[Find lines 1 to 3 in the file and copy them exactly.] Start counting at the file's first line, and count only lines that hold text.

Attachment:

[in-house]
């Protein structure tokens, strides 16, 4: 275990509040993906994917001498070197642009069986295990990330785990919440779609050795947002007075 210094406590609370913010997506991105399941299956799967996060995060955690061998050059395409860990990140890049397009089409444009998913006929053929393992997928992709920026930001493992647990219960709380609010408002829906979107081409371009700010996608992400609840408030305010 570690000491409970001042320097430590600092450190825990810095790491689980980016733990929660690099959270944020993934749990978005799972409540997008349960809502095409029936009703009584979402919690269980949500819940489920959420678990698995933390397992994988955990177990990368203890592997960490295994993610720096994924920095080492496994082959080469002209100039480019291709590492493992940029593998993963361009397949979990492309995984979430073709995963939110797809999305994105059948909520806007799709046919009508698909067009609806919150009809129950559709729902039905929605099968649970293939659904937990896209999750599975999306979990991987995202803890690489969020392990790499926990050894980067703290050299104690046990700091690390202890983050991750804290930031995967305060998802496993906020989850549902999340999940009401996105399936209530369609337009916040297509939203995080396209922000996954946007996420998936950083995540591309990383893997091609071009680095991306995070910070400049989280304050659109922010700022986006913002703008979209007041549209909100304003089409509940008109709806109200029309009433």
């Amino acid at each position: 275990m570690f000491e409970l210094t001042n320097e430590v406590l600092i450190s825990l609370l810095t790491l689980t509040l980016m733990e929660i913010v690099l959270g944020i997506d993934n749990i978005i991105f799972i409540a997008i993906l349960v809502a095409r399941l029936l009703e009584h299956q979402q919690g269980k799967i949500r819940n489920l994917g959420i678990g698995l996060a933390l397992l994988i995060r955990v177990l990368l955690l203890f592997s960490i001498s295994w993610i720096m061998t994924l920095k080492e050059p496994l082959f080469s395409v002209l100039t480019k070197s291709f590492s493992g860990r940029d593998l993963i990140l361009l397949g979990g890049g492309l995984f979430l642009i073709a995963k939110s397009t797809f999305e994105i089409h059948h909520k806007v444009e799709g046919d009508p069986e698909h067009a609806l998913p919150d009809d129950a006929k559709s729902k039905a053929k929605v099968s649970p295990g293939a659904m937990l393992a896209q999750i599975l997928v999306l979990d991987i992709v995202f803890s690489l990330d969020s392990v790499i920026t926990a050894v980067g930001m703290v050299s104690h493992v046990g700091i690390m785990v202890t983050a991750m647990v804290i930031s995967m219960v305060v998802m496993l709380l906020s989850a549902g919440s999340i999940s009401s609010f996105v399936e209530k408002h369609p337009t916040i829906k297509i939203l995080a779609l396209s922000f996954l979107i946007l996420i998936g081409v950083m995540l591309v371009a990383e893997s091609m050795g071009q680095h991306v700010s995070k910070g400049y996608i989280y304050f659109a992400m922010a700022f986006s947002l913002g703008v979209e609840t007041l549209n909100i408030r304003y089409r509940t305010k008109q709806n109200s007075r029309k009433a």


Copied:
[in-house]
């Protein structure tokens, strides 16, 4: 275990509040993906994917001498070197642009069986295990990330785990919440779609050795947002007075 210094406590609370913010997506991105399941299956799967996060995060955690061998050059395409860990990140890049397009089409444009998913006929053929393992997928992709920026930001493992647990219960709380609010408002829906979107081409371009700010996608992400609840408030305010 570690000491409970001042320097430590600092450190825990810095790491689980980016733990929660690099959270944020993934749990978005799972409540997008349960809502095409029936009703009584979402919690269980949500819940489920959420678990698995933390397992994988955990177990990368203890592997960490295994993610720096994924920095080492496994082959080469002209100039480019291709590492493992940029593998993963361009397949979990492309995984979430073709995963939110797809999305994105059948909520806007799709046919009508698909067009609806919150009809129950559709729902039905929605099968649970293939659904937990896209999750599975999306979990991987995202803890690489969020392990790499926990050894980067703290050299104690046990700091690390202890983050991750804290930031995967305060998802496993906020989850549902999340999940009401996105399936209530369609337009916040297509939203995080396209922000996954946007996420998936950083995540591309990383893997091609071009680095991306995070910070400049989280304050659109922010700022986006913002703008979209007041549209909100304003089409509940008109709806109200029309009433």
């Amino acid at each position: 275990m570690f000491e409970l210094t001042n320097e430590v406590l600092i450190s825990l609370l810095t790491l689980t509040l980016m733990e929660i913010v690099l959270g944020i997506d993934n749990i978005i991105f799972i409540a997008i993906l349960v809502a095409r399941l029936l009703e009584h299956q979402q919690g269980k799967i949500r819940n489920l994917g959420i678990g698995l996060a933390l397992l994988i995060r955990v177990l990368l955690l203890f592997s960490i001498s295994w993610i720096m061998t994924l920095k080492e050059p496994l082959f080469s395409v002209l100039t480019k070197s291709f590492s493992g860990r940029d593998l993963i990140l361009l397949g979990g890049g492309l995984f979430l642009i073709a995963k939110s397009t797809f999305e994105i089409h059948h909520k806007v444009e799709g046919d009508p069986e698909h067009a609806l998913p919150d009809d129950a006929k559709s729902k039905a053929k929605v099968s649970p295990g293939a659904m937990l393992a896209q999750i599975l997928v999306l979990d991987i992709v995202f803890s690489l990330d969020s392990v790499i920026t926990a050894v980067g930001m703290v050299s104690h493992v046990g700091i690390m785990v202890t983050a991750m647990v804290i930031s995967m219960v305060v998802m496993l709380l906020s989850a549902g919440s999340i999940s009401s609010f996105v399936e209530k408002h369609p337009t916040i829906k297509i939203l995080a779609l396209s922000f996954l979107i946007l996420i998936g081409v950083m995540l591309v371009a990383e893997s091609m050795g071009q680095h991306v700010s995070k910070g400049y996608i989280y304050f659109a992400m922010a700022f986006s947002l913002g703008v979209e609840t007041l549209n909100i408030r304003y089409r509940t305010k008109q709806n109200s007075r029309k009433a």